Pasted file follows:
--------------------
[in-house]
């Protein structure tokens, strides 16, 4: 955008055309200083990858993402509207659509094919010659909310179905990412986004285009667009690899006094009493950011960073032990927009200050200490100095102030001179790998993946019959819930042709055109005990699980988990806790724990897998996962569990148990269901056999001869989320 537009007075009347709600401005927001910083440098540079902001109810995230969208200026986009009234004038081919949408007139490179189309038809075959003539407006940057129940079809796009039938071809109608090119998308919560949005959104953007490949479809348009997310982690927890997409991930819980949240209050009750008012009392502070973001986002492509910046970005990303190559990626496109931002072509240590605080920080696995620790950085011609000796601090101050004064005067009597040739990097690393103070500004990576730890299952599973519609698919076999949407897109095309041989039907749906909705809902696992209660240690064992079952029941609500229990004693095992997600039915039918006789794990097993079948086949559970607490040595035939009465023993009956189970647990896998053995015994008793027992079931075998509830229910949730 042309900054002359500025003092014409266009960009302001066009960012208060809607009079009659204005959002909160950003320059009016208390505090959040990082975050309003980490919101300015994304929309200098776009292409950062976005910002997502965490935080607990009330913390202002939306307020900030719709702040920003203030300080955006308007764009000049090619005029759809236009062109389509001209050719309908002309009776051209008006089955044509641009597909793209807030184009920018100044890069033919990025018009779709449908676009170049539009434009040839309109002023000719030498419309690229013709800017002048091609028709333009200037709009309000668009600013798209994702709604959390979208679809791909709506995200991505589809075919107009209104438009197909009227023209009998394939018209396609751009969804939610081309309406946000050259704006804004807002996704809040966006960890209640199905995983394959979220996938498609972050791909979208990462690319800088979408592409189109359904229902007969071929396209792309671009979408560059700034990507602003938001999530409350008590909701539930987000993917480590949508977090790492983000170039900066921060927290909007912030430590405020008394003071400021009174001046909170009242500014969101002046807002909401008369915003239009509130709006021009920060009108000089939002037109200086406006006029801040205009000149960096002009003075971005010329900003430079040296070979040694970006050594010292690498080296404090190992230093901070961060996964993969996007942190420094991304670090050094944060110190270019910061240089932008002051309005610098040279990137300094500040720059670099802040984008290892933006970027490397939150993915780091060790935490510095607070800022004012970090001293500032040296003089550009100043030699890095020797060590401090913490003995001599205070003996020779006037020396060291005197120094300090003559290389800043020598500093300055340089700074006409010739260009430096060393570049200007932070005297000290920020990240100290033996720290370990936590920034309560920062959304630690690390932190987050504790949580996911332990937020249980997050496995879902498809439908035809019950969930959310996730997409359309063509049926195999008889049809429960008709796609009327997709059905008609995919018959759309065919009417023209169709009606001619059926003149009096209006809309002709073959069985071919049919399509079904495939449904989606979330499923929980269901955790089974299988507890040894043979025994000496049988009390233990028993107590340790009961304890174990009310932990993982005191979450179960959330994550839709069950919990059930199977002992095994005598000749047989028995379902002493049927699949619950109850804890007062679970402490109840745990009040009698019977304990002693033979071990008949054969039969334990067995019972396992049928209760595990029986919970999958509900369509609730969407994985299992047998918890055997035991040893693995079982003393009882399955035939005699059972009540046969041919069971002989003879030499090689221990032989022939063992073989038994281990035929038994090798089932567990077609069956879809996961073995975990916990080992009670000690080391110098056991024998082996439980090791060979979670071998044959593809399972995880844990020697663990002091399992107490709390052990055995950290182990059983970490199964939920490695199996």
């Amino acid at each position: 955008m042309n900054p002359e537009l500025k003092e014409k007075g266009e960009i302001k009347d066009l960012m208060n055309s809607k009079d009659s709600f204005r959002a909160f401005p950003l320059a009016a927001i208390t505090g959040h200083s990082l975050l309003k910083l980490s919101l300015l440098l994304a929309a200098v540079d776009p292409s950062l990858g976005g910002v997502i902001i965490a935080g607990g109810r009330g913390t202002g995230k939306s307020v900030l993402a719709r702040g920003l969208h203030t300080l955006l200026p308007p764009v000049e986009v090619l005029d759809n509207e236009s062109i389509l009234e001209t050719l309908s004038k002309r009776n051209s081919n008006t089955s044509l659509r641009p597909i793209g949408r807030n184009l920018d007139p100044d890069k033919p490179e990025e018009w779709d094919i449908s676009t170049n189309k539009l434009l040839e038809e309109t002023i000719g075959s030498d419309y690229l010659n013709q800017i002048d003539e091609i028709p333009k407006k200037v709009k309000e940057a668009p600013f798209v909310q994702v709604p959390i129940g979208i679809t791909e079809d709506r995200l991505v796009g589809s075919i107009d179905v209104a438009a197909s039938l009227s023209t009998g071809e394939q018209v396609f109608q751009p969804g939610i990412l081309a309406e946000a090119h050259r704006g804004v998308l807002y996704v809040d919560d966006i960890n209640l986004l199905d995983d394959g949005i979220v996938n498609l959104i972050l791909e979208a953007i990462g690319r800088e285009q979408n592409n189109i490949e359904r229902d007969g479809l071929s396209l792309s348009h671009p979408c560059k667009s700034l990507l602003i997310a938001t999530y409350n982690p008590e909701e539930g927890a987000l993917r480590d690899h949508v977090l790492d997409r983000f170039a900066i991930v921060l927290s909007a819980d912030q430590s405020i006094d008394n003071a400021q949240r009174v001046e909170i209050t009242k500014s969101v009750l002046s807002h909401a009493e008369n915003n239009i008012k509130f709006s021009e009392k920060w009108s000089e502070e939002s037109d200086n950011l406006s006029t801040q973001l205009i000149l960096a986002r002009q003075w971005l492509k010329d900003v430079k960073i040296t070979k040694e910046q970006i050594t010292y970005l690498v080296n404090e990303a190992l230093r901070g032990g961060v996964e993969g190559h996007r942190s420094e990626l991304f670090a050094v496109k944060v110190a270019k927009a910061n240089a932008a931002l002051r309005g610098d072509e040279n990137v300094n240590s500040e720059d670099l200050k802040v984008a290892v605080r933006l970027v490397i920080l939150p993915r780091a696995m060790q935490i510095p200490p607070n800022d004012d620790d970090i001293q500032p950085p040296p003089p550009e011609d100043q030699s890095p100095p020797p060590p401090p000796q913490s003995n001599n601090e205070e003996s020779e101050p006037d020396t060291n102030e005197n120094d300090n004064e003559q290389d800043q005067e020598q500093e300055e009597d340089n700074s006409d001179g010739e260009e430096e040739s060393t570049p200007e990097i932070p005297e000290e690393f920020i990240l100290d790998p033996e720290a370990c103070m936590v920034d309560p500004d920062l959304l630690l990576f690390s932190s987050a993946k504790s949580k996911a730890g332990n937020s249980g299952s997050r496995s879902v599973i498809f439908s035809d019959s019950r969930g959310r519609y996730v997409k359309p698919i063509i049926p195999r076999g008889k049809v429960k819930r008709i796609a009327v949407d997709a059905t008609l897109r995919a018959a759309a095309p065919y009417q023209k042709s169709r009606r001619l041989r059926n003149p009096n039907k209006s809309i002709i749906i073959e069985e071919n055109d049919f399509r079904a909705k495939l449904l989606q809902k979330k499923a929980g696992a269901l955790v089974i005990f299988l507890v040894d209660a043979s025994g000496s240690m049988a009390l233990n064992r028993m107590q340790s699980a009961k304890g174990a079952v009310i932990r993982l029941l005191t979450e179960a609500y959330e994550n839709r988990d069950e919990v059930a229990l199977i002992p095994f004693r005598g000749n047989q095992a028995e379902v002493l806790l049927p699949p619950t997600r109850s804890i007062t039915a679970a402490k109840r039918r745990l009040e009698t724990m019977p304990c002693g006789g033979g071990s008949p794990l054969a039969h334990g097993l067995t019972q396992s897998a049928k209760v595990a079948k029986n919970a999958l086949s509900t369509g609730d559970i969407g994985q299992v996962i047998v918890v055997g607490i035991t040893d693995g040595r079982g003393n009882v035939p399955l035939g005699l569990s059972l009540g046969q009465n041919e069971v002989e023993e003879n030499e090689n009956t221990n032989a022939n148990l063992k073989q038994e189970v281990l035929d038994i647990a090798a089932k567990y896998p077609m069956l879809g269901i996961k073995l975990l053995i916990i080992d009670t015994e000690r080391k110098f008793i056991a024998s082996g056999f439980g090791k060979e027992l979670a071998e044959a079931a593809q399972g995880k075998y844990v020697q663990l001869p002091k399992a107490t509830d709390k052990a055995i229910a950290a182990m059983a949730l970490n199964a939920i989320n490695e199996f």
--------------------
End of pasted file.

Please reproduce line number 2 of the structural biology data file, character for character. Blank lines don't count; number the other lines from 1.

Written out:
């Protein structure tokens, strides 16, 4: 955008055309200083990858993402509207659509094919010659909310179905990412986004285009667009690899006094009493950011960073032990927009200050200490100095102030001179790998993946019959819930042709055109005990699980988990806790724990897998996962569990148990269901056999001869989320 537009007075009347709600401005927001910083440098540079902001109810995230969208200026986009009234004038081919949408007139490179189309038809075959003539407006940057129940079809796009039938071809109608090119998308919560949005959104953007490949479809348009997310982690927890997409991930819980949240209050009750008012009392502070973001986002492509910046970005990303190559990626496109931002072509240590605080920080696995620790950085011609000796601090101050004064005067009597040739990097690393103070500004990576730890299952599973519609698919076999949407897109095309041989039907749906909705809902696992209660240690064992079952029941609500229990004693095992997600039915039918006789794990097993079948086949559970607490040595035939009465023993009956189970647990896998053995015994008793027992079931075998509830229910949730 042309900054002359500025003092014409266009960009302001066009960012208060809607009079009659204005959002909160950003320059009016208390505090959040990082975050309003980490919101300015994304929309200098776009292409950062976005910002997502965490935080607990009330913390202002939306307020900030719709702040920003203030300080955006308007764009000049090619005029759809236009062109389509001209050719309908002309009776051209008006089955044509641009597909793209807030184009920018100044890069033919990025018009779709449908676009170049539009434009040839309109002023000719030498419309690229013709800017002048091609028709333009200037709009309000668009600013798209994702709604959390979208679809791909709506995200991505589809075919107009209104438009197909009227023209009998394939018209396609751009969804939610081309309406946000050259704006804004807002996704809040966006960890209640199905995983394959979220996938498609972050791909979208990462690319800088979408592409189109359904229902007969071929396209792309671009979408560059700034990507602003938001999530409350008590909701539930987000993917480590949508977090790492983000170039900066921060927290909007912030430590405020008394003071400021009174001046909170009242500014969101002046807002909401008369915003239009509130709006021009920060009108000089939002037109200086406006006029801040205009000149960096002009003075971005010329900003430079040296070979040694970006050594010292690498080296404090190992230093901070961060996964993969996007942190420094991304670090050094944060110190270019910061240089932008002051309005610098040279990137300094500040720059670099802040984008290892933006970027490397939150993915780091060790935490510095607070800022004012970090001293500032040296003089550009100043030699890095020797060590401090913490003995001599205070003996020779006037020396060291005197120094300090003559290389800043020598500093300055340089700074006409010739260009430096060393570049200007932070005297000290920020990240100290033996720290370990936590920034309560920062959304630690690390932190987050504790949580996911332990937020249980997050496995879902498809439908035809019950969930959310996730997409359309063509049926195999008889049809429960008709796609009327997709059905008609995919018959759309065919009417023209169709009606001619059926003149009096209006809309002709073959069985071919049919399509079904495939449904989606979330499923929980269901955790089974299988507890040894043979025994000496049988009390233990028993107590340790009961304890174990009310932990993982005191979450179960959330994550839709069950919990059930199977002992095994005598000749047989028995379902002493049927699949619950109850804890007062679970402490109840745990009040009698019977304990002693033979071990008949054969039969334990067995019972396992049928209760595990029986919970999958509900369509609730969407994985299992047998918890055997035991040893693995079982003393009882399955035939005699059972009540046969041919069971002989003879030499090689221990032989022939063992073989038994281990035929038994090798089932567990077609069956879809996961073995975990916990080992009670000690080391110098056991024998082996439980090791060979979670071998044959593809399972995880844990020697663990002091399992107490709390052990055995950290182990059983970490199964939920490695199996």